Just another kid

30 Jun

One summer’s day about two years ago, I watched a group of children participate in a race. It was in the outdoor play area at the daycare George was attending at the time: it was the end of the day and I had gone to pick him up.  As was my custom, I stayed out of sight for a minute, to watch my child without him seeing me. Lined up against the far fence were five or six kids.  A makeshift finish line had been etched in the sand. At the daycare teachers “GO!” the kids darted away from the fence and scrambled to the finish line.  George was standing apart, shyly watching the action from a short distance away. He looked as if he wanted to join in but did not know how to.

I remember the feeling of immense sadness that came over me. This was such a perfect illustration of George’s autism.  The pool of isolation that he was standing in was almost physically tangible.  It was as if he was trapped in his own little bubble, unable to be a part of the world around him.  Even at the age of four, George was a fast runner: he probably would have won that impromptu little race.

I was reminded of this incident a few days ago, when we were all in Elkhart, Indiana for a long weekend. While out for a walk in downtown Elkhart we stumbled upon a water park. In front of the water park there is a circular paved area: there is a large sprinkler set in the centre of the paving, with a number of smaller sprinklers in a ring around it. When we got there at a few minutes to noon, the sprinklers were turned off but there were a number of people milling around the area with their kids. We had been walking for a while, so we sat down on a bench and allowed the kids to wander around.

At precisely noon, the sprinklers suddenly came to life.  It was like a show of fountains: each of the sprinklers made the water spray in a different pattern.  They were not synchornized: some of them would turn off while others came on, sometimes the water would only spray up to waist-height, other times it would go high in the sky. About fifteen children left the sides of their parents and started playing in the water. The unpredictable nature of the fountains made it a delight for the squealing, laughing children.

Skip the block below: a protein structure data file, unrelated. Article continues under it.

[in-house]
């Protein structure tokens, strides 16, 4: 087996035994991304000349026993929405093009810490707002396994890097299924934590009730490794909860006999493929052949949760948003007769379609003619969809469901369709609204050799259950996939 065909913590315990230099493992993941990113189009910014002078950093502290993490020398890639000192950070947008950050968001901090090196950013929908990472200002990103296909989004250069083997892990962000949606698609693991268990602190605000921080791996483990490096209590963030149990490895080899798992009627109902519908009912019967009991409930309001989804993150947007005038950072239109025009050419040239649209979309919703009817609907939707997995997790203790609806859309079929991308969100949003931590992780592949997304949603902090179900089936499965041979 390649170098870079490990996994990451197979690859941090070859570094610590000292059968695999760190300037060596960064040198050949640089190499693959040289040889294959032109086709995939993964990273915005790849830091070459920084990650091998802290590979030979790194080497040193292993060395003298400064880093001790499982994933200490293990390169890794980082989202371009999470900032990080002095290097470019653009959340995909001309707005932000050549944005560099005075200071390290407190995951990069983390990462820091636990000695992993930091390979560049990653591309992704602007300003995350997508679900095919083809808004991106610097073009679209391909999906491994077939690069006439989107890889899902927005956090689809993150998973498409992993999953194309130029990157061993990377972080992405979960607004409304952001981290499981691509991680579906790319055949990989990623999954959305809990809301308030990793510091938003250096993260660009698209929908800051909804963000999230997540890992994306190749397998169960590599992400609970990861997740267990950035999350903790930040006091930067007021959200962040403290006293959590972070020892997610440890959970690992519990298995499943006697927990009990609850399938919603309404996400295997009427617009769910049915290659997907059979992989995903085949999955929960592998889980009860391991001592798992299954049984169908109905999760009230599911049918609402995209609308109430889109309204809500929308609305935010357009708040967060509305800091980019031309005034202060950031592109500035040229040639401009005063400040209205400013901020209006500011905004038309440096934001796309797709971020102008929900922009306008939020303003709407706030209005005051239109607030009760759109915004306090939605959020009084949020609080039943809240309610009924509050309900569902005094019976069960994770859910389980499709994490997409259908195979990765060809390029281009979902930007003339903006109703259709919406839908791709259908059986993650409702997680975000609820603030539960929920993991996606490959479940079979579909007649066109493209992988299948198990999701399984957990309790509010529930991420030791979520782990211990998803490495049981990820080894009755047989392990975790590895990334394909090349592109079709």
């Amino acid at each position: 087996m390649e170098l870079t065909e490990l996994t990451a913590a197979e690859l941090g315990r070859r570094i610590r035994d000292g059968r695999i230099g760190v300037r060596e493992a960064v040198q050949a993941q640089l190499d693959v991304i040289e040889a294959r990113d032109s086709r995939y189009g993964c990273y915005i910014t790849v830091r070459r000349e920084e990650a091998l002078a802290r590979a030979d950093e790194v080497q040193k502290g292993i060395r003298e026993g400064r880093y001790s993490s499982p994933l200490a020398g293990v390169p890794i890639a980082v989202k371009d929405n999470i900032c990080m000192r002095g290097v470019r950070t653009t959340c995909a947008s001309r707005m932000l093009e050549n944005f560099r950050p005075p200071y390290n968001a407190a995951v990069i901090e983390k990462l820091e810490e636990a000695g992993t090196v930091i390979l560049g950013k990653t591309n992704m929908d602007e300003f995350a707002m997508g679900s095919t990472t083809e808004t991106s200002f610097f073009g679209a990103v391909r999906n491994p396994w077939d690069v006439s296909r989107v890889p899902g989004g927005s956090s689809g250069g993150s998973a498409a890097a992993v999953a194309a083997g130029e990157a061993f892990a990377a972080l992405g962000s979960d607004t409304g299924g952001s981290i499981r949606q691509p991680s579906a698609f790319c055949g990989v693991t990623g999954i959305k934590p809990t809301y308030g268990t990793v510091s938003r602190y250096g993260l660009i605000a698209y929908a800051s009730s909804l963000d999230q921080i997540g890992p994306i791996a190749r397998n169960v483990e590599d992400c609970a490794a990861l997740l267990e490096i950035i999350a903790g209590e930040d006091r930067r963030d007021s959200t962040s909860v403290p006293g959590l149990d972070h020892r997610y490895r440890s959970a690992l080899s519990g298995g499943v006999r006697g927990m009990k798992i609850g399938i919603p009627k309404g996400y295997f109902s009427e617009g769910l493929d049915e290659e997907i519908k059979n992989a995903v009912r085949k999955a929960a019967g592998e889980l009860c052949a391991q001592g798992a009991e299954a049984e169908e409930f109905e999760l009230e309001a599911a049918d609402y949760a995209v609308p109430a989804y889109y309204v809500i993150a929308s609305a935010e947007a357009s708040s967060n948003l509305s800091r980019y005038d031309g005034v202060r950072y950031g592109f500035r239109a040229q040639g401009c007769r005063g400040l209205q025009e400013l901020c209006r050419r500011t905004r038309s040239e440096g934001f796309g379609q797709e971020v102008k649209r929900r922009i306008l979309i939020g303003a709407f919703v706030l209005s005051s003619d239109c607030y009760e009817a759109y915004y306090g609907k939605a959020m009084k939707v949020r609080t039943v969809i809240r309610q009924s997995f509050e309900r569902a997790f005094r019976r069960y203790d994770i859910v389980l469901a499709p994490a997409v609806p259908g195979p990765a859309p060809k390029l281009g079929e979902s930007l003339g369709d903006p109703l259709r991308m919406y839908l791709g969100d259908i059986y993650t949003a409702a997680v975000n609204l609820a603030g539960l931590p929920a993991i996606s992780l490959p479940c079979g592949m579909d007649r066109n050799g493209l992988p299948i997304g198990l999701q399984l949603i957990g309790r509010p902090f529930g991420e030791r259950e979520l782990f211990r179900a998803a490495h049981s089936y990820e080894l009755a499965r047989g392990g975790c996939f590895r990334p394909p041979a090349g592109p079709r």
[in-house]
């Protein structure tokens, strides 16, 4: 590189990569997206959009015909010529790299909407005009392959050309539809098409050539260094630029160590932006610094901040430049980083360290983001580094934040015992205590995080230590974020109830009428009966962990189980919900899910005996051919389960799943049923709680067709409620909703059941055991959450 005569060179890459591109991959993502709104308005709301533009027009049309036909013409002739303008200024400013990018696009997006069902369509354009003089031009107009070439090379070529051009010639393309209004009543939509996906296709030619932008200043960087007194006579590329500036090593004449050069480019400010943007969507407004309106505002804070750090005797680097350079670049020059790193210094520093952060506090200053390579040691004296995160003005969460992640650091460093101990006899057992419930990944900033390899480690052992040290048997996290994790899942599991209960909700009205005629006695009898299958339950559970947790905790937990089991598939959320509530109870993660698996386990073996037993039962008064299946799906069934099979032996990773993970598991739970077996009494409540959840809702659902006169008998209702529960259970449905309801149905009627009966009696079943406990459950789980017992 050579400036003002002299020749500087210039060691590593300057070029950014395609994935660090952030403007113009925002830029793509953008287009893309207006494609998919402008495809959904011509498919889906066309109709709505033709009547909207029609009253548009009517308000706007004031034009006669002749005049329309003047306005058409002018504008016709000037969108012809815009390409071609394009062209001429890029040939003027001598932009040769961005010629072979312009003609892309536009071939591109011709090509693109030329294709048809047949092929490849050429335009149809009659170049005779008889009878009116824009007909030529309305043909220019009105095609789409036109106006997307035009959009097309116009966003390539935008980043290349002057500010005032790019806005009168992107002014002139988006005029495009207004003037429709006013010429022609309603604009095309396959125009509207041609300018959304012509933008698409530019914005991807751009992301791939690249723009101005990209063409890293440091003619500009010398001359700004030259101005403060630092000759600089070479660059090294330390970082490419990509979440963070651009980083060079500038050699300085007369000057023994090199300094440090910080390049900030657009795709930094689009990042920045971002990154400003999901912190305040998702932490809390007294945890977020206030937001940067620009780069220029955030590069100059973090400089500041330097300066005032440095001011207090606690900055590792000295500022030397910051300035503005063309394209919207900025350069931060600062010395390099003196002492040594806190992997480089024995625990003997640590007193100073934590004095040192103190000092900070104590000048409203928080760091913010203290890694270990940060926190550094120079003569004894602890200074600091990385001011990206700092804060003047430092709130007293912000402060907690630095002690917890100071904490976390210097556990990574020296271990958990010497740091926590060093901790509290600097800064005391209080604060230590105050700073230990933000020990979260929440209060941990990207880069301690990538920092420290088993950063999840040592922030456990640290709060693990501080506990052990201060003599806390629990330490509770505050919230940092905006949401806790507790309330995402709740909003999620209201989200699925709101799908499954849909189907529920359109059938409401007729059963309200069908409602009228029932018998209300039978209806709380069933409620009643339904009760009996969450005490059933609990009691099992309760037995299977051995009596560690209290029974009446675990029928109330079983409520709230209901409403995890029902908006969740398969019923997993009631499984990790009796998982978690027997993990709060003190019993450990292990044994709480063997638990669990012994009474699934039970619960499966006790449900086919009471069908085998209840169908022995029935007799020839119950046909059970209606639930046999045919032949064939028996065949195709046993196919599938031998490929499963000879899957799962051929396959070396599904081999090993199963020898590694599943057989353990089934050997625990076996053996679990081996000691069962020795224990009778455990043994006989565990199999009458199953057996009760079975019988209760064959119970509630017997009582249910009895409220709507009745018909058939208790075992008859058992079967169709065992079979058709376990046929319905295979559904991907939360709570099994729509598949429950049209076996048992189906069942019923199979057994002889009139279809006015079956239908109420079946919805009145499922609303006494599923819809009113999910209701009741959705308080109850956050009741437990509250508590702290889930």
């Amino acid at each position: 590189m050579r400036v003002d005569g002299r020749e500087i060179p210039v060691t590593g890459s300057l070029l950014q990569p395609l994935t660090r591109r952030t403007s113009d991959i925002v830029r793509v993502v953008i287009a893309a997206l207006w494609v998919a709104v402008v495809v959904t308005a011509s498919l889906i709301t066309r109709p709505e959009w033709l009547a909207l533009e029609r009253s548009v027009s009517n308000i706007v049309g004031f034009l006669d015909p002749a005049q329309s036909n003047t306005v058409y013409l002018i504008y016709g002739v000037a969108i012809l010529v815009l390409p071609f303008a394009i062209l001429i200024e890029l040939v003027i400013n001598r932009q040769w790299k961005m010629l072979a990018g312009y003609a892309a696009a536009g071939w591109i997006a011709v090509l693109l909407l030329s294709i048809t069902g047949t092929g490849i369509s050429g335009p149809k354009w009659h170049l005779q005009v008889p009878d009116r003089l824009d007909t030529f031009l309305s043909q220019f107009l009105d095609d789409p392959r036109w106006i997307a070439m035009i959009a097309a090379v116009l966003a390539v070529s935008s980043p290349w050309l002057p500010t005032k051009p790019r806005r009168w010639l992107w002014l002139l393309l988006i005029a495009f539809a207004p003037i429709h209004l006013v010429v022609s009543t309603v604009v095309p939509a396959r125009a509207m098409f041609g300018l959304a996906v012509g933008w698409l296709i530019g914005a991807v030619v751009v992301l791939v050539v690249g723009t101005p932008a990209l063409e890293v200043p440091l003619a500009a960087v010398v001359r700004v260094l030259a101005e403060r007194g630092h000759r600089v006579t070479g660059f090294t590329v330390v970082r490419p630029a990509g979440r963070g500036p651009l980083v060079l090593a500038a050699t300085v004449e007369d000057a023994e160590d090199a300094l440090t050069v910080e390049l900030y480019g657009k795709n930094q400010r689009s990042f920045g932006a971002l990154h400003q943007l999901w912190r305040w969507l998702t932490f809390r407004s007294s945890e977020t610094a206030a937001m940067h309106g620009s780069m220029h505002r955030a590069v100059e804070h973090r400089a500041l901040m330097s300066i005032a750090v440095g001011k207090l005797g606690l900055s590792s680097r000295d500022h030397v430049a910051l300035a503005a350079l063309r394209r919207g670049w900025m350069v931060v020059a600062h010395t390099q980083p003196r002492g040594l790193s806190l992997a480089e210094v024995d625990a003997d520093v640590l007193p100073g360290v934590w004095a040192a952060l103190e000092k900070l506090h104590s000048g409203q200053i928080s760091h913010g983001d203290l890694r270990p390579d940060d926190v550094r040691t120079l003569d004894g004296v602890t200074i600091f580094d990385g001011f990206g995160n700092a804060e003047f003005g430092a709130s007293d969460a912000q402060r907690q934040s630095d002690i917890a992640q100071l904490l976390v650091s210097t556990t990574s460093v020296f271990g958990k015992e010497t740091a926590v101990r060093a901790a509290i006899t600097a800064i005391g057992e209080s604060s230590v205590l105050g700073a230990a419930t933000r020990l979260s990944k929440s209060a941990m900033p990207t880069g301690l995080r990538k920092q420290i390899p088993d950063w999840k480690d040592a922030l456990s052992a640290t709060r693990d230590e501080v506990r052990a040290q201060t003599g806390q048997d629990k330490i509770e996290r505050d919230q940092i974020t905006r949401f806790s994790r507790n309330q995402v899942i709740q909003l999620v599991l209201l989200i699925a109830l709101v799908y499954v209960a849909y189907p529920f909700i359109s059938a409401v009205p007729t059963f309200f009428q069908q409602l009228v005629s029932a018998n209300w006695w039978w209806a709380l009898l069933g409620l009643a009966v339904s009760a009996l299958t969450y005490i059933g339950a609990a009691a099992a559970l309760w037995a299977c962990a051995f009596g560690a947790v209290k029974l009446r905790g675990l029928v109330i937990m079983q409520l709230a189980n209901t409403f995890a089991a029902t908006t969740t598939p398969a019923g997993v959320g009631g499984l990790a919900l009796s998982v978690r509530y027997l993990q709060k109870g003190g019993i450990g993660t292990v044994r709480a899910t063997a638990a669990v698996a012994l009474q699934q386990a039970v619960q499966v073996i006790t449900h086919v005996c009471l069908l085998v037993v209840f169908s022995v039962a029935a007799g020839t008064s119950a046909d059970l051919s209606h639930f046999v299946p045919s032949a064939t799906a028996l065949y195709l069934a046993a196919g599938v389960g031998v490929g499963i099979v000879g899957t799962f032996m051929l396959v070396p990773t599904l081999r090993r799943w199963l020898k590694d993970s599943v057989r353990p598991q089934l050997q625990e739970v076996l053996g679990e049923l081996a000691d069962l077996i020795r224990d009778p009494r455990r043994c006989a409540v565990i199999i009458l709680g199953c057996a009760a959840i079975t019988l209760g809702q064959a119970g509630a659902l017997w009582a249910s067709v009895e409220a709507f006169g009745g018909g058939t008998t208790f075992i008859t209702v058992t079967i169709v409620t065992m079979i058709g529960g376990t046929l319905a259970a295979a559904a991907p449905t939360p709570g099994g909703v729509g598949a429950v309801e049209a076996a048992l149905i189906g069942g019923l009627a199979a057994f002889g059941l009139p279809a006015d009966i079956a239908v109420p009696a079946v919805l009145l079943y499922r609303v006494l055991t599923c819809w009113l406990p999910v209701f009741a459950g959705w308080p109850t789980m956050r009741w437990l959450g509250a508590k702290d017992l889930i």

James removed his shoes and socks and whipped off his shirt.  He ran straight through the middle of the large central fountain and was soaked within about three seconds.  George was initially more hesitant.  He slowly and deliberately took of his shoes and socks.  We took off his shirt for him, and had a brief moment where he thought this was a cue to strip off completely. He tentatively approached the circle just as the sprinkler closest to him came on, spraying him lightly on the arm. He jumped back in alarm, and for about a minute he simply stood on the perimeter, watching intently. I have no way of knowing for sure, but I have a strong feeling that he was deciphering the sequence of the sprinklers. He’s that kind of kid.  He sees patterns where the rest of us might not even know they exist.

Suddenly George darted into the middle, deftly running between sprinklers rather than right into them. He clearly did not have any interest in getting completely wet like his brother, but he seemed to be OK with a light drizzling. At times he ran around the outer part of the circle with his brother; at times he would stop, stick his hand into a fountain of water, and run away giggling.

George (blue shorts) and James (black shorts)

George in all his water fun glory

It was a magical half hour or so.  For that brief period of time, George was not an autistic child trapped in a bubble of isolation, not knowing how to be a part of the world around him.  He was a regular almost-seven-year-old kid running around having fun with a bunch of other kids. No-one stared at him; no-one noticed anything different about him.  Not once did I have to shoot indignant looks at strangers or launch into my he-can’t-help-it-he-has-autism explanations.

Two brothers, just being kids

For that picture-perfect moment in time, in stark contrast to that long-ago race that he could not participate in, George was just a kid, in perfect harmony with the world around him.

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